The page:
In 1978 Nicolae Ceauşescu, the leader of Romania at the time, decided to open Roşia Poieni, one of Europe’s biggest copper mines. The inhabitants of the nearby village of Geamana had to then move out so that an artificial lake could take its place and serve as a kind of catch-basin for the mine’s contaminated sludge to flow into.
More in the New York Times.
Roots growing in a Roman aquaduct in Cagliari, Sardinia.
The same thing is happening in current water infrastructure, as in our previous post.
Picture by Stefano Mattana
Via Skeleton Games
Fishermen at the bottom of a dam overflow in Rayong, Thailand, picture by Anan Charoenkal.
Meltwater flows on the Greenland Ice Sheet.
Photography by James Balog
Located on Navajo land near Page, Arizona, Antelope Canyon
was formed by erosion of Navajo Sandstone, with rainwater, especially during monsoon season. The water runs into the extensive basin above the slot canyon sections, picking up speed and sand as it rushes into the narrow passageways. Over time the passageways are eroded away, making the corridors deeper and smoothing hard edges in such a way as to form characteristic ‘flowing’ shapes in the rock.
Yukon river delta, Alaska.
Photograph by Jay Dickman
In the 1920s, Villa Epecuen was established as a tourist village along the shore of Lago Epecuen, Argentina, famous for its therapeutic powers thanks to salt levels second only to the Dead Sea.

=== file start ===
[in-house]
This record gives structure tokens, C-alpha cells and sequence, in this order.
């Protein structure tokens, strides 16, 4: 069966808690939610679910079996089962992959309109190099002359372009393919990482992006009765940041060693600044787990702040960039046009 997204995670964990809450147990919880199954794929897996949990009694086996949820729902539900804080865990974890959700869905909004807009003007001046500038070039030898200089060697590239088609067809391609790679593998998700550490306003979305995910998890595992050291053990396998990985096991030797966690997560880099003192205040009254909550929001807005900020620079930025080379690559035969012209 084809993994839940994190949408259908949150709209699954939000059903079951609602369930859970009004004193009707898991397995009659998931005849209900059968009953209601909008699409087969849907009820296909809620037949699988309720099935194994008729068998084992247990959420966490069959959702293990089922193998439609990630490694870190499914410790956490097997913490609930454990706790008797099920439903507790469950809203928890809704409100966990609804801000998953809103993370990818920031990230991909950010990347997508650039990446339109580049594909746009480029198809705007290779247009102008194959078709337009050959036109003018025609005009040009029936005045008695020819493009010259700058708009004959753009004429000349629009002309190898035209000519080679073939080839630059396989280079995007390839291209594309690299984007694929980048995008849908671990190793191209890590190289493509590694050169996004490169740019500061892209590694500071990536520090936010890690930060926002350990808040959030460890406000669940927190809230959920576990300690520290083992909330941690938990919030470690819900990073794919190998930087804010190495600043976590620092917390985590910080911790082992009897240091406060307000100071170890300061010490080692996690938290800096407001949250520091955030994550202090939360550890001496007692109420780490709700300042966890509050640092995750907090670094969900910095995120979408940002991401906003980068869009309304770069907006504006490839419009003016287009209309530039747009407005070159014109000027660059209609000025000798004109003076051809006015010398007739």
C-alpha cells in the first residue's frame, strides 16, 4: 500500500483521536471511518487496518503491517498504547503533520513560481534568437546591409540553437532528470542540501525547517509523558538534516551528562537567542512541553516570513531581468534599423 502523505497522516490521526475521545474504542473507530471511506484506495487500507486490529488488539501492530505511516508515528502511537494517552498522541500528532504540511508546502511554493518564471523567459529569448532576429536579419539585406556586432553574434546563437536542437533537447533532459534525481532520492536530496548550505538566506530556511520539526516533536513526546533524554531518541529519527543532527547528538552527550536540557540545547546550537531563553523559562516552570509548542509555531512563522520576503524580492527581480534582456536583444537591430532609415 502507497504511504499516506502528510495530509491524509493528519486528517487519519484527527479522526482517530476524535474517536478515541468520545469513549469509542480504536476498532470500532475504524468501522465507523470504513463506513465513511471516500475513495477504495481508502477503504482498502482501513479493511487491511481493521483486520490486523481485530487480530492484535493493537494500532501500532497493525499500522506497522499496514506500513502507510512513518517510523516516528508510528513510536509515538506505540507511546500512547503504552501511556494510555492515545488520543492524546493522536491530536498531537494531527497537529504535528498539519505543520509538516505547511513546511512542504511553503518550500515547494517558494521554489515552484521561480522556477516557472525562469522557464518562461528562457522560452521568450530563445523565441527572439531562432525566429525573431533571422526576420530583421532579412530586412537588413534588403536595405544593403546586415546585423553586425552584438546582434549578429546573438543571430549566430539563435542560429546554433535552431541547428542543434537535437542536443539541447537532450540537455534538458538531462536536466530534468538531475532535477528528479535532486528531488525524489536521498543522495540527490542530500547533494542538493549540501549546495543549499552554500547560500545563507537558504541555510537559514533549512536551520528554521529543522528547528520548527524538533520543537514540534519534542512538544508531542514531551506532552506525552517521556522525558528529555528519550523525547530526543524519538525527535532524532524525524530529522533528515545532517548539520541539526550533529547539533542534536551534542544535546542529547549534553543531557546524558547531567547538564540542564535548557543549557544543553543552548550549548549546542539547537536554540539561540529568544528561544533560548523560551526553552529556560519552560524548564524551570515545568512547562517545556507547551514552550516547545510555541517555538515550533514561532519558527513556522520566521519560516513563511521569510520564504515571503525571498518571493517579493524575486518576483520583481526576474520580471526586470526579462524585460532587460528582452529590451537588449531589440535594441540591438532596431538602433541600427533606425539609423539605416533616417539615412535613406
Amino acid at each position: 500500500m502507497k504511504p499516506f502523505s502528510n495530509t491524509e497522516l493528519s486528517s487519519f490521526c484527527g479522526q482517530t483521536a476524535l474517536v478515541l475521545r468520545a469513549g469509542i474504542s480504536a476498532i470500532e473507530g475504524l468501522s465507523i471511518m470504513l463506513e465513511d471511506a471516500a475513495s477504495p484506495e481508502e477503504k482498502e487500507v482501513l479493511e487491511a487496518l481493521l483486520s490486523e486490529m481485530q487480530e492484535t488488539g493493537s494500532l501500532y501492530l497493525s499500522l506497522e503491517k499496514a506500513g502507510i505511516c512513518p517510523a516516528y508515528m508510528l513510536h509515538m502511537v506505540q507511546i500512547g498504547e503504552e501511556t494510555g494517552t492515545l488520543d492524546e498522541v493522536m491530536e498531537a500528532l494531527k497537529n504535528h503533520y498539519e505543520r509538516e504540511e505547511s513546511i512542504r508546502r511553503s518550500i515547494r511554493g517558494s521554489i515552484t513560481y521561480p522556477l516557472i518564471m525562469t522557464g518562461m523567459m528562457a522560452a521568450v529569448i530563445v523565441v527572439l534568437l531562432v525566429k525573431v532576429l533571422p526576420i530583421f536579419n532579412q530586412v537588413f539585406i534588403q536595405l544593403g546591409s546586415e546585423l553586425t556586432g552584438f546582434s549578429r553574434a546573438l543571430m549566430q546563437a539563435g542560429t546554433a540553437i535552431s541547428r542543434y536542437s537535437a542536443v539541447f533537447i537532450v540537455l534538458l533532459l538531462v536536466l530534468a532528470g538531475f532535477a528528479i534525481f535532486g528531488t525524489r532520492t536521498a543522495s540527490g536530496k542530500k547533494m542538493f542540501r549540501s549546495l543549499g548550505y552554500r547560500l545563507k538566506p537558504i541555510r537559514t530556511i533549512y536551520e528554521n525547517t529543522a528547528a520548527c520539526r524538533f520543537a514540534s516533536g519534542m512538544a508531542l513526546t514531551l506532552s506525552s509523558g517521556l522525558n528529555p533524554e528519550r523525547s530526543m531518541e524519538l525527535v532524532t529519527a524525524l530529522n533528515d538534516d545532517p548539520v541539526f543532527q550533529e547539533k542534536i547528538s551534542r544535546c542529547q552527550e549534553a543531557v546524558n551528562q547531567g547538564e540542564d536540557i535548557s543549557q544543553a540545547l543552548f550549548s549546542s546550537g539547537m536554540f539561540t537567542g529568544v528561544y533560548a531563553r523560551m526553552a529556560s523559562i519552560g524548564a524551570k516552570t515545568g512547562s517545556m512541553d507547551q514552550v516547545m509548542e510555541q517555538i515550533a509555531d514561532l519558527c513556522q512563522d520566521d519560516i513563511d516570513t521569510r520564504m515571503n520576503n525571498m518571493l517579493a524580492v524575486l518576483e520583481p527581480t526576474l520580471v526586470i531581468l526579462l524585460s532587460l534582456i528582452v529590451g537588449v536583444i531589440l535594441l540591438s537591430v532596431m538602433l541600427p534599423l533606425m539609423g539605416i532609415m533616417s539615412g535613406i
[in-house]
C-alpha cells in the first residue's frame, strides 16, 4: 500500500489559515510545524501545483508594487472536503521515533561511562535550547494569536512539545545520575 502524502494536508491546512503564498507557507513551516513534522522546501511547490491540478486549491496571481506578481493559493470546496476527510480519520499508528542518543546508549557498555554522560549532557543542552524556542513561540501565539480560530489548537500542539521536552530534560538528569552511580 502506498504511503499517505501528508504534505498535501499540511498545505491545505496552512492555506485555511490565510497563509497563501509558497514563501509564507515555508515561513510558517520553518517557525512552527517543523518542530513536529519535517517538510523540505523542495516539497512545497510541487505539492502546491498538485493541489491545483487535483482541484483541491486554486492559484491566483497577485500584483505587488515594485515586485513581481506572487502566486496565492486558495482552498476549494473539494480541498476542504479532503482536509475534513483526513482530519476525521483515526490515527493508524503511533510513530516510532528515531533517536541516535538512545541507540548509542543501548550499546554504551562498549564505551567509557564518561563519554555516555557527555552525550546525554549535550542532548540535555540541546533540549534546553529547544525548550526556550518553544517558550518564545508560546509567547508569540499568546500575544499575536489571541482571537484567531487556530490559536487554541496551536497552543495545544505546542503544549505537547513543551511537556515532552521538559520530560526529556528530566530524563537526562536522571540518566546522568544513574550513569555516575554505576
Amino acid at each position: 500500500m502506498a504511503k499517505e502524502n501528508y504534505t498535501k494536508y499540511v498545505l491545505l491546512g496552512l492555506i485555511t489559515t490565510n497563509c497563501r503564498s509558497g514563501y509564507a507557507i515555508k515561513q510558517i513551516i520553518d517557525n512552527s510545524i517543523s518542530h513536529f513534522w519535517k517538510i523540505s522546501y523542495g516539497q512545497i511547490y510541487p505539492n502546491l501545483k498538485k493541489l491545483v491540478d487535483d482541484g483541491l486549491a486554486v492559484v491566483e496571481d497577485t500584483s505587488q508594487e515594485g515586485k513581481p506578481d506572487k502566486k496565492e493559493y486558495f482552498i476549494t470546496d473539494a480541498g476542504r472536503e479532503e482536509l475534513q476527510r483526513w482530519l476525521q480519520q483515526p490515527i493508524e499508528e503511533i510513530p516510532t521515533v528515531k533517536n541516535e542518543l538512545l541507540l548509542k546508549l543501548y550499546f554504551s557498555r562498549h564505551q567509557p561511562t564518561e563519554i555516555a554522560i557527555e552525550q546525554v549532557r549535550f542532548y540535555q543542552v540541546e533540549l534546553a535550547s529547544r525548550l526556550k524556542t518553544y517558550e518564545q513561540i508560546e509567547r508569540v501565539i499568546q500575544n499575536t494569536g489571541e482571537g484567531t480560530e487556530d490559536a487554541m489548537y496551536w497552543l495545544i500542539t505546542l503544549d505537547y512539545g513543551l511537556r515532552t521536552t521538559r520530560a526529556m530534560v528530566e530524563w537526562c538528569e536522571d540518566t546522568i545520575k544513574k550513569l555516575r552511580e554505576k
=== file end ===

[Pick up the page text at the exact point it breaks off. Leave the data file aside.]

It became a bustling resort and by the 1970s the population was more than 5,000.
At the same time the Lago Epecuen began to swell with increased rainfalls and in 1985 the enormous volume of water broke through an earthen dam inundating much of the town under four feet of water. By 1993, the town was covered in 10 meters of water.
Nearly 25 years later, in 2009, the wet weather reversed and the waters began to recede. Villa Epecuen started coming back to the surface.
Pictures by Juan Mabromata
On Racetrack Playa, in Death Valley, California, rocks from a few centimetres in diameter to half a metre have trails hundreds of metres long showing that they have moved across the ground.
The most likely explanation involves the rain and melting snow from the surrounding hills in Spring, leaving many of the rocks partly-submerged in enormous, shallow pools. As temperatures fall at night, ice can form a collar around the base of a rock. This creates enough buoyancy for strong winds to overcome friction with the lake bed. This is only possible because of the flatness of the Playa, which allows wind to gust at 90 mph close to the ground.
A variation of this theory suggests that rather than just a collar, the stones are actually floated by ice rafts and moved by lighter winds.
In any case, the movement probably on lasts less than a minute and may only occur every several years.
From The Guardian